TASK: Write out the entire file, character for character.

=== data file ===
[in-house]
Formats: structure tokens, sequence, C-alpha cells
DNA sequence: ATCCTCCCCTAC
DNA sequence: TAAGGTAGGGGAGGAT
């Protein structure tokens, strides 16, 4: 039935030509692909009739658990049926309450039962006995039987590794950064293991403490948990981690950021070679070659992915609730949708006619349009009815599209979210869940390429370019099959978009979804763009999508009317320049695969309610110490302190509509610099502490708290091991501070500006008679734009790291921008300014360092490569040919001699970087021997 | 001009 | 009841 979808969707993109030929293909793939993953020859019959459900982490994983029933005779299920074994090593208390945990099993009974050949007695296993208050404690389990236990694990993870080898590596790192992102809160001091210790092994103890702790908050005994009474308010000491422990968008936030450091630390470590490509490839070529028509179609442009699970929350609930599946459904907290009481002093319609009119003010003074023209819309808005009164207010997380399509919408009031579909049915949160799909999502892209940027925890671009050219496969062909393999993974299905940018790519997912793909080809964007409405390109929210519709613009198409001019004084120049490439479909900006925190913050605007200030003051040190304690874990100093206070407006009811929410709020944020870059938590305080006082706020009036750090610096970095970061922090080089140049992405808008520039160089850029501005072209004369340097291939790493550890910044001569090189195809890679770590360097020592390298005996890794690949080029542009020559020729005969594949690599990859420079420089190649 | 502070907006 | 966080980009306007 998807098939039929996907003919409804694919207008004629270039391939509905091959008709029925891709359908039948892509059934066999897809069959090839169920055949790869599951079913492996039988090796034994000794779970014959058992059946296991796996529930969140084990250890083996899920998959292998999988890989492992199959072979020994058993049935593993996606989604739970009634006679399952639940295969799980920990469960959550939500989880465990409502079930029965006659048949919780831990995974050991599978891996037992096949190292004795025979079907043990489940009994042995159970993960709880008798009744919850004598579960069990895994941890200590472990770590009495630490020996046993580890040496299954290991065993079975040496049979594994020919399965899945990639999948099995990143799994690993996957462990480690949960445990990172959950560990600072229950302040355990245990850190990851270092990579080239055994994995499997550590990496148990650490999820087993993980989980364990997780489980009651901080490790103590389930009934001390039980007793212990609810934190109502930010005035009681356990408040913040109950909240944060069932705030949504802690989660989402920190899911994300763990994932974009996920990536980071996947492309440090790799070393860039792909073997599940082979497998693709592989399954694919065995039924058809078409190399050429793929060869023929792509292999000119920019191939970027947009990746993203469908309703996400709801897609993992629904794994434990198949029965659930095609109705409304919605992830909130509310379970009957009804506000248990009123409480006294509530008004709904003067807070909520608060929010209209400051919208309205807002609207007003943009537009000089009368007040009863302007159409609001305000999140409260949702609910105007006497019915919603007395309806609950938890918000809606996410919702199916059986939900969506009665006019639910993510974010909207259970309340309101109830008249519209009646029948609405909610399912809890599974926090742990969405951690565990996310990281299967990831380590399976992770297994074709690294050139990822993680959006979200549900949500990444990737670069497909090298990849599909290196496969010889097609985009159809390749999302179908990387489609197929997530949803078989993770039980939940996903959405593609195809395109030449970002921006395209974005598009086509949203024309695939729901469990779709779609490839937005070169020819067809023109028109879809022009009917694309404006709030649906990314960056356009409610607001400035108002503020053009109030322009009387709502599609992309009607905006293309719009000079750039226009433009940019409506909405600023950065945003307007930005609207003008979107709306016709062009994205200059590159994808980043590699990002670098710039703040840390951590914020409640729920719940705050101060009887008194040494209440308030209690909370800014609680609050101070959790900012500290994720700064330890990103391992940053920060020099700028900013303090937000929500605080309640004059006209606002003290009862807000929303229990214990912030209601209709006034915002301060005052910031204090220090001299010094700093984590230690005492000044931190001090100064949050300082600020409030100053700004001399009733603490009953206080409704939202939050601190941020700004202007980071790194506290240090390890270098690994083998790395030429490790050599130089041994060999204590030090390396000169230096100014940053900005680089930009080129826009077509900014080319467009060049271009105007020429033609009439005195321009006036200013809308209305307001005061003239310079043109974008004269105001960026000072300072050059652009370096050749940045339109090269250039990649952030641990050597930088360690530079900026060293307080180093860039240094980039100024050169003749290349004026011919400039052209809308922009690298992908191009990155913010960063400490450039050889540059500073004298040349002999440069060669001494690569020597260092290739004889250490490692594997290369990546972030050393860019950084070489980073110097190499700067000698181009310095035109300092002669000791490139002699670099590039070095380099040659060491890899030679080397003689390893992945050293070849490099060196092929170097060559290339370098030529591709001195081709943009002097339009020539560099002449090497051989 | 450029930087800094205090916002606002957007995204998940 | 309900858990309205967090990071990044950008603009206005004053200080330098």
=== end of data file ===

[in-house]
Formats: structure tokens, sequence, C-alpha cells
DNA sequence: ATCCTCCCCTAC
DNA sequence: TAAGGTAGGGGAGGAT
């Protein structure tokens, strides 16, 4: 039935030509692909009739658990049926309450039962006995039987590794950064293991403490948990981690950021070679070659992915609730949708006619349009009815599209979210869940390429370019099959978009979804763009999508009317320049695969309610110490302190509509610099502490708290091991501070500006008679734009790291921008300014360092490569040919001699970087021997 | 001009 | 009841 979808969707993109030929293909793939993953020859019959459900982490994983029933005779299920074994090593208390945990099993009974050949007695296993208050404690389990236990694990993870080898590596790192992102809160001091210790092994103890702790908050005994009474308010000491422990968008936030450091630390470590490509490839070529028509179609442009699970929350609930599946459904907290009481002093319609009119003010003074023209819309808005009164207010997380399509919408009031579909049915949160799909999502892209940027925890671009050219496969062909393999993974299905940018790519997912793909080809964007409405390109929210519709613009198409001019004084120049490439479909900006925190913050605007200030003051040190304690874990100093206070407006009811929410709020944020870059938590305080006082706020009036750090610096970095970061922090080089140049992405808008520039160089850029501005072209004369340097291939790493550890910044001569090189195809890679770590360097020592390298005996890794690949080029542009020559020729005969594949690599990859420079420089190649 | 502070907006 | 966080980009306007 998807098939039929996907003919409804694919207008004629270039391939509905091959008709029925891709359908039948892509059934066999897809069959090839169920055949790869599951079913492996039988090796034994000794779970014959058992059946296991796996529930969140084990250890083996899920998959292998999988890989492992199959072979020994058993049935593993996606989604739970009634006679399952639940295969799980920990469960959550939500989880465990409502079930029965006659048949919780831990995974050991599978891996037992096949190292004795025979079907043990489940009994042995159970993960709880008798009744919850004598579960069990895994941890200590472990770590009495630490020996046993580890040496299954290991065993079975040496049979594994020919399965899945990639999948099995990143799994690993996957462990480690949960445990990172959950560990600072229950302040355990245990850190990851270092990579080239055994994995499997550590990496148990650490999820087993993980989980364990997780489980009651901080490790103590389930009934001390039980007793212990609810934190109502930010005035009681356990408040913040109950909240944060069932705030949504802690989660989402920190899911994300763990994932974009996920990536980071996947492309440090790799070393860039792909073997599940082979497998693709592989399954694919065995039924058809078409190399050429793929060869023929792509292999000119920019191939970027947009990746993203469908309703996400709801897609993992629904794994434990198949029965659930095609109705409304919605992830909130509310379970009957009804506000248990009123409480006294509530008004709904003067807070909520608060929010209209400051919208309205807002609207007003943009537009000089009368007040009863302007159409609001305000999140409260949702609910105007006497019915919603007395309806609950938890918000809606996410919702199916059986939900969506009665006019639910993510974010909207259970309340309101109830008249519209009646029948609405909610399912809890599974926090742990969405951690565990996310990281299967990831380590399976992770297994074709690294050139990822993680959006979200549900949500990444990737670069497909090298990849599909290196496969010889097609985009159809390749999302179908990387489609197929997530949803078989993770039980939940996903959405593609195809395109030449970002921006395209974005598009086509949203024309695939729901469990779709779609490839937005070169020819067809023109028109879809022009009917694309404006709030649906990314960056356009409610607001400035108002503020053009109030322009009387709502599609992309009607905006293309719009000079750039226009433009940019409506909405600023950065945003307007930005609207003008979107709306016709062009994205200059590159994808980043590699990002670098710039703040840390951590914020409640729920719940705050101060009887008194040494209440308030209690909370800014609680609050101070959790900012500290994720700064330890990103391992940053920060020099700028900013303090937000929500605080309640004059006209606002003290009862807000929303229990214990912030209601209709006034915002301060005052910031204090220090001299010094700093984590230690005492000044931190001090100064949050300082600020409030100053700004001399009733603490009953206080409704939202939050601190941020700004202007980071790194506290240090390890270098690994083998790395030429490790050599130089041994060999204590030090390396000169230096100014940053900005680089930009080129826009077509900014080319467009060049271009105007020429033609009439005195321009006036200013809308209305307001005061003239310079043109974008004269105001960026000072300072050059652009370096050749940045339109090269250039990649952030641990050597930088360690530079900026060293307080180093860039240094980039100024050169003749290349004026011919400039052209809308922009690298992908191009990155913010960063400490450039050889540059500073004298040349002999440069060669001494690569020597260092290739004889250490490692594997290369990546972030050393860019950084070489980073110097190499700067000698181009310095035109300092002669000791490139002699670099590039070095380099040659060491890899030679080397003689390893992945050293070849490099060196092929170097060559290339370098030529591709001195081709943009002097339009020539560099002449090497051989 | 450029930087800094205090916002606002957007995204998940 | 309900858990309205967090990071990044950008603009206005004053200080330098």